When it comes to Kiefer Sutherland, there is more than meets the eye — and the screen. The actor has also been a cattle rancher, a professional cowboy, a record label owner and now, a musician himself.
With the release of her 21st album, “Not Too Far Away,” the time has come, and her first stop is none other than the Westhampton Beach Performing Arts Center — on Sunday, May 27, at 8 p.m.
Pintauro wanted to expand the 20-minute show into a full-length musical, while Jeffers thought it was perfect as it was — and suggested adapting even more of the collection of 27 short plays from which it came, “Metropolitan Operas.”
When the paradigm of European classical music collides with the pulse, sounds and rhythms of South America, you get “Bach to Brazil.”
Stephen Sanfilippo will perform “Prayers From the Fish’s Belly” on Friday, May 4, at 6 p.m. at Canio’s Books in Sag Harbor.
On Friday, May 4, Gene Casey and Tricia Scotti will play a concert to save the turtles.
Celebrate Burt Bacharach’s 90thbirthday with the concert “What the World Needs Now,” performed by pianist and vocalist Lee Glantz, on Sunday, May 6.
If you were to close your eyes and feel the intimate, casual setting — while listening to the classic music around you — it could feel like you’re in a salon in Paris.
It is a creative environment to the max, the result of just one week of rehearsal leading up to the New Works Festival at Bay Street Theater.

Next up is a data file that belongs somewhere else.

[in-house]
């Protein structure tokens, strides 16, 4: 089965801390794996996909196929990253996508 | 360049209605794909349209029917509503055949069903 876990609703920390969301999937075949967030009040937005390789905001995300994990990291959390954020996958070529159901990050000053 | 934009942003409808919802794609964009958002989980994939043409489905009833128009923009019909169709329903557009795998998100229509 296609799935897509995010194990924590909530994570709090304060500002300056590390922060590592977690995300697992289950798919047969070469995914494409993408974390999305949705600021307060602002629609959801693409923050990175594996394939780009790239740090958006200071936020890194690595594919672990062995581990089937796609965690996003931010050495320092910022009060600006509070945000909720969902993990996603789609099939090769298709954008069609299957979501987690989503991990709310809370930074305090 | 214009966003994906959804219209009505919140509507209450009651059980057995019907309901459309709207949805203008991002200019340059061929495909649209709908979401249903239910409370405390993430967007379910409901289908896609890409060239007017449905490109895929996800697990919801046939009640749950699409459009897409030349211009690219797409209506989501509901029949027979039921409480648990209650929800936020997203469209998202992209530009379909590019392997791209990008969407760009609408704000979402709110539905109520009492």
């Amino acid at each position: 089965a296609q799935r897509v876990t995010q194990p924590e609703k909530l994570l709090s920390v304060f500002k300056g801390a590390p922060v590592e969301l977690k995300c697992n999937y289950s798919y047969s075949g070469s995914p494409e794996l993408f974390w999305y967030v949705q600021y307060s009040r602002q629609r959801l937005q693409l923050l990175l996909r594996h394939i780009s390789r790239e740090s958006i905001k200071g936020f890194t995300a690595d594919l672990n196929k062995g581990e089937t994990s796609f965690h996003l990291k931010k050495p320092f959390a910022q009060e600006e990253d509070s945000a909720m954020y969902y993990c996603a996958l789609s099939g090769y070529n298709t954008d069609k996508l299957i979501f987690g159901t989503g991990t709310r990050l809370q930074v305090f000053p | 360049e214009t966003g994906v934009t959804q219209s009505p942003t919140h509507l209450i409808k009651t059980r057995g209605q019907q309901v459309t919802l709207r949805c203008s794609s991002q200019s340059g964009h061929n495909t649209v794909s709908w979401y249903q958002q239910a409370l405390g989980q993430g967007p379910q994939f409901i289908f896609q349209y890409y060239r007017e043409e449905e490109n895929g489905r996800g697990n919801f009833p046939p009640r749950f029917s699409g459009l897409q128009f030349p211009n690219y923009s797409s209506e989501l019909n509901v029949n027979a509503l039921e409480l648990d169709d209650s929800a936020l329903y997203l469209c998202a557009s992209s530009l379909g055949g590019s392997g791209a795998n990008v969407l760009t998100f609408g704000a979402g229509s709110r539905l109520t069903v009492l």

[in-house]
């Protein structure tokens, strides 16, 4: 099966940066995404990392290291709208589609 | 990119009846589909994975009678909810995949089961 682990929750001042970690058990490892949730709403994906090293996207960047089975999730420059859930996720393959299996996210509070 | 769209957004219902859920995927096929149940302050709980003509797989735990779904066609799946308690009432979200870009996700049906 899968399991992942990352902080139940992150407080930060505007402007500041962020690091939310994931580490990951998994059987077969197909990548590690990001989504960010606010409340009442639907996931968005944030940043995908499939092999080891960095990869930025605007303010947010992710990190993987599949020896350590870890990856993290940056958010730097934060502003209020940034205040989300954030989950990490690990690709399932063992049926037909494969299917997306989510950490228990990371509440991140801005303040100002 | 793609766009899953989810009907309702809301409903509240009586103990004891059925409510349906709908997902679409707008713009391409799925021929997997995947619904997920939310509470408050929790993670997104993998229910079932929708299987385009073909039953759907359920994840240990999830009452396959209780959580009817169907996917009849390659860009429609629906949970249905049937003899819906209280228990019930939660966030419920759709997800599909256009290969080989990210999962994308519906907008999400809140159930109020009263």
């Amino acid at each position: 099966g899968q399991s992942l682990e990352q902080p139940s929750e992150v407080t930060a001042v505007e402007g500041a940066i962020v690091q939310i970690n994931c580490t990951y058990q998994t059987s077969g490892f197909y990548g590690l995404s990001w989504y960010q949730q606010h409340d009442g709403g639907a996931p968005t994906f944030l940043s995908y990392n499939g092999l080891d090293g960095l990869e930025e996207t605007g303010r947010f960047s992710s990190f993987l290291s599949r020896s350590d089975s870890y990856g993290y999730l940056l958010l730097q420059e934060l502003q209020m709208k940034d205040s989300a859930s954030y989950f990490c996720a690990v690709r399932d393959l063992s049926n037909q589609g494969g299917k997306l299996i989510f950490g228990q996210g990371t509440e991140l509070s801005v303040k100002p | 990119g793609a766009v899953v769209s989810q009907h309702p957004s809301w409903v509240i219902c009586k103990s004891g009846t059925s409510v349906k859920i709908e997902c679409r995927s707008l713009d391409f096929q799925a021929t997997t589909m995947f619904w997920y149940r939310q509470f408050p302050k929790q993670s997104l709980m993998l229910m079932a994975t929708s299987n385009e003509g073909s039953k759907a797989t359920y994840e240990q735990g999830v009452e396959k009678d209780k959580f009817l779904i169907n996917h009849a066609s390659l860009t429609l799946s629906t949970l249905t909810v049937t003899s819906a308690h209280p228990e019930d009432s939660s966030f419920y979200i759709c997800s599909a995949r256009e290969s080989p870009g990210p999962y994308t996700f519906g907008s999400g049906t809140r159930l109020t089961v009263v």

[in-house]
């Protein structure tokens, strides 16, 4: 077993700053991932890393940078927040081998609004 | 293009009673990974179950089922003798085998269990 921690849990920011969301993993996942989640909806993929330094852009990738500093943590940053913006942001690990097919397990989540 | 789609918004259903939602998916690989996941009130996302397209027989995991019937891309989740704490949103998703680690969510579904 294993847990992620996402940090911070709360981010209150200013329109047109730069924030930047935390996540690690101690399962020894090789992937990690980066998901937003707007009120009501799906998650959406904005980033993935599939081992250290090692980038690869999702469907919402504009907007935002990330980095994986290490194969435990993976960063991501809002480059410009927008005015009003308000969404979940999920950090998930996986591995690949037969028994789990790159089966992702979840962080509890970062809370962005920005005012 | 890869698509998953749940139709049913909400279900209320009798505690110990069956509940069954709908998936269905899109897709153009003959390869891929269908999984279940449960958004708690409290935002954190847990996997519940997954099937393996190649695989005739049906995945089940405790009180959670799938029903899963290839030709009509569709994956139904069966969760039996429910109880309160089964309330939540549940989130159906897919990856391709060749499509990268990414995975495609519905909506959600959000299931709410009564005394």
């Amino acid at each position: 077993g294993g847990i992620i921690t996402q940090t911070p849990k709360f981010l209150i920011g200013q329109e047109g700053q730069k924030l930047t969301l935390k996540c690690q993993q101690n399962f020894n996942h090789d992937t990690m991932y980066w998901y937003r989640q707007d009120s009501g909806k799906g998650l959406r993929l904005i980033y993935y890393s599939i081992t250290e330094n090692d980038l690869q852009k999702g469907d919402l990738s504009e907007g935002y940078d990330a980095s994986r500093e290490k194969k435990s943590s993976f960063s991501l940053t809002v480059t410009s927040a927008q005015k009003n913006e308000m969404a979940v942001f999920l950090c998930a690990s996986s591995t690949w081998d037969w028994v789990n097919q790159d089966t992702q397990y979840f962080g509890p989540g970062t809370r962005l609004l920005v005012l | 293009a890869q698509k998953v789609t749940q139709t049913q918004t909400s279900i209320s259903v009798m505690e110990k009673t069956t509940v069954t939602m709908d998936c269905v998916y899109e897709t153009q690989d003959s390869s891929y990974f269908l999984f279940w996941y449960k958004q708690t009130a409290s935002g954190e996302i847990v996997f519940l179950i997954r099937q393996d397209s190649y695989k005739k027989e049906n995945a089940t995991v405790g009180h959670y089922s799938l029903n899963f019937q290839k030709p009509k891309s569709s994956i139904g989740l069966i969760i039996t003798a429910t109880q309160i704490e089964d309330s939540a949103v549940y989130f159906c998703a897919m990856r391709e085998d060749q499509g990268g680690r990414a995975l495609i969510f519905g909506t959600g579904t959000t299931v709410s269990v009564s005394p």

The book is about Judy Carmichael’s engaging account of her professional and personal life as a Grammy-nominated Steinway artist doing swing and stride.
The result is “Head & Heart & Hips,” the band’s second album of original songs, but the first that is truly reflective of who they are as a group.
The band Cold Chocolate recently caught up with The Sag Harbor Express before their back-to-back sets on Saturday nig at Sylvester Manor on Shelter Island.
There are plenty of iconic names in the history of country music — Carter, Rodgers, Williams and Lynn, for instance — but there is one that towers above all the others: Hank.
When pianist Dan Koontz isn’t busy playing in rock bands on the East End, he is composing — his most recent work, “Sonatina No. 2.”
When flautist Marya Martin hears the string quartets of Haydn, Shostakovich and Beethoven, she loses herself in the music — captivated and transported, with a dash of envy.